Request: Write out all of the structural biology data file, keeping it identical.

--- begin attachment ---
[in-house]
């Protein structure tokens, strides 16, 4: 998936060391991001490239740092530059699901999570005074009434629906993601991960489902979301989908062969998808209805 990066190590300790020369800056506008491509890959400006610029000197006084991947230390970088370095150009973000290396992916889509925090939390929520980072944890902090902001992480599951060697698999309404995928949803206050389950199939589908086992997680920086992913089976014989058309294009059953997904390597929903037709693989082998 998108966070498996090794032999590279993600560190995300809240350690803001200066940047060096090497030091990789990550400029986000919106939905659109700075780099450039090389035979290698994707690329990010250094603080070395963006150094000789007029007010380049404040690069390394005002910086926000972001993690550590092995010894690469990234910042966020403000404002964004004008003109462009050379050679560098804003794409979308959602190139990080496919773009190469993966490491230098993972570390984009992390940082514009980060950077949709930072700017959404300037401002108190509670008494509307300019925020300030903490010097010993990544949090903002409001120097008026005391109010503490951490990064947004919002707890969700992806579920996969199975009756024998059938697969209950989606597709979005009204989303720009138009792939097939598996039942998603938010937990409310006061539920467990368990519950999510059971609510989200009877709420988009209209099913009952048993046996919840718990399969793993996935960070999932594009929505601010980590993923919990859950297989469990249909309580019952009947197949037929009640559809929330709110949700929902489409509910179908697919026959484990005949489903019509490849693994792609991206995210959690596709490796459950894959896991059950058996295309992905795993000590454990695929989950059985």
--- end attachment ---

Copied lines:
[in-house]
């Protein structure tokens, strides 16, 4: 998936060391991001490239740092530059699901999570005074009434629906993601991960489902979301989908062969998808209805 990066190590300790020369800056506008491509890959400006610029000197006084991947230390970088370095150009973000290396992916889509925090939390929520980072944890902090902001992480599951060697698999309404995928949803206050389950199939589908086992997680920086992913089976014989058309294009059953997904390597929903037709693989082998 998108966070498996090794032999590279993600560190995300809240350690803001200066940047060096090497030091990789990550400029986000919106939905659109700075780099450039090389035979290698994707690329990010250094603080070395963006150094000789007029007010380049404040690069390394005002910086926000972001993690550590092995010894690469990234910042966020403000404002964004004008003109462009050379050679560098804003794409979308959602190139990080496919773009190469993966490491230098993972570390984009992390940082514009980060950077949709930072700017959404300037401002108190509670008494509307300019925020300030903490010097010993990544949090903002409001120097008026005391109010503490951490990064947004919002707890969700992806579920996969199975009756024998059938697969209950989606597709979005009204989303720009138009792939097939598996039942998603938010937990409310006061539920467990368990519950999510059971609510989200009877709420988009209209099913009952048993046996919840718990399969793993996935960070999932594009929505601010980590993923919990859950297989469990249909309580019952009947197949037929009640559809929330709110949700929902489409509910179908697919026959484990005949489903019509490849693994792609991206995210959690596709490796459950894959896991059950058996295309992905795993000590454990695929989950059985």